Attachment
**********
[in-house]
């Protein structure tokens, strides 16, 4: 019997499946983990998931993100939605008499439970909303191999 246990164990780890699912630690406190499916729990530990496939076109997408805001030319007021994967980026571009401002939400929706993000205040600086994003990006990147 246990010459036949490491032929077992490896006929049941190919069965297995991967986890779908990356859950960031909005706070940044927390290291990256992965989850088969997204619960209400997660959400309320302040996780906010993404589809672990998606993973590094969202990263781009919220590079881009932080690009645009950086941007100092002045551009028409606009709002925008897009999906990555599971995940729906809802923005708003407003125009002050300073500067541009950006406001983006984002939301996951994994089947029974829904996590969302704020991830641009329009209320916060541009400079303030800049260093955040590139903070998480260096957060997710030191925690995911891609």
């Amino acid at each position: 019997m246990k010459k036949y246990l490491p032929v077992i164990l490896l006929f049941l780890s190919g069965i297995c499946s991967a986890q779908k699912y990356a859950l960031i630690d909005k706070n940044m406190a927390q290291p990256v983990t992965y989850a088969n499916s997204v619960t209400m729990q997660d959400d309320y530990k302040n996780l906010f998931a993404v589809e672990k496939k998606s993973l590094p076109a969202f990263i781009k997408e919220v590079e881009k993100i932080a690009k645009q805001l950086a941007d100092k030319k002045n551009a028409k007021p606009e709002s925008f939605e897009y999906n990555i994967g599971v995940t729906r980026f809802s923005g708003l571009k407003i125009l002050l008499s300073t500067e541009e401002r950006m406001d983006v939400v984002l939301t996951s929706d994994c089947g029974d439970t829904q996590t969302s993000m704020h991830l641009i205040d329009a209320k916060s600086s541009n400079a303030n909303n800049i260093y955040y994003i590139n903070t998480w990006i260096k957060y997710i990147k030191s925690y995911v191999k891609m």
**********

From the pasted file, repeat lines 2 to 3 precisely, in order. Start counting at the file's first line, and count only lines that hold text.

């Protein structure tokens, strides 16, 4: 019997499946983990998931993100939605008499439970909303191999 246990164990780890699912630690406190499916729990530990496939076109997408805001030319007021994967980026571009401002939400929706993000205040600086994003990006990147 246990010459036949490491032929077992490896006929049941190919069965297995991967986890779908990356859950960031909005706070940044927390290291990256992965989850088969997204619960209400997660959400309320302040996780906010993404589809672990998606993973590094969202990263781009919220590079881009932080690009645009950086941007100092002045551009028409606009709002925008897009999906990555599971995940729906809802923005708003407003125009002050300073500067541009950006406001983006984002939301996951994994089947029974829904996590969302704020991830641009329009209320916060541009400079303030800049260093955040590139903070998480260096957060997710030191925690995911891609």
């Amino acid at each position: 019997m246990k010459k036949y246990l490491p032929v077992i164990l490896l006929f049941l780890s190919g069965i297995c499946s991967a986890q779908k699912y990356a859950l960031i630690d909005k706070n940044m406190a927390q290291p990256v983990t992965y989850a088969n499916s997204v619960t209400m729990q997660d959400d309320y530990k302040n996780l906010f998931a993404v589809e672990k496939k998606s993973l590094p076109a969202f990263i781009k997408e919220v590079e881009k993100i932080a690009k645009q805001l950086a941007d100092k030319k002045n551009a028409k007021p606009e709002s925008f939605e897009y999906n990555i994967g599971v995940t729906r980026f809802s923005g708003l571009k407003i125009l002050l008499s300073t500067e541009e401002r950006m406001d983006v939400v984002l939301t996951s929706d994994c089947g029974d439970t829904q996590t969302s993000m704020h991830l641009i205040d329009a209320k916060s600086s541009n400079a303030n909303n800049i260093y955040y994003i590139n903070t998480w990006i260096k957060y997710i990147k030191s925690y995911v191999k891609m």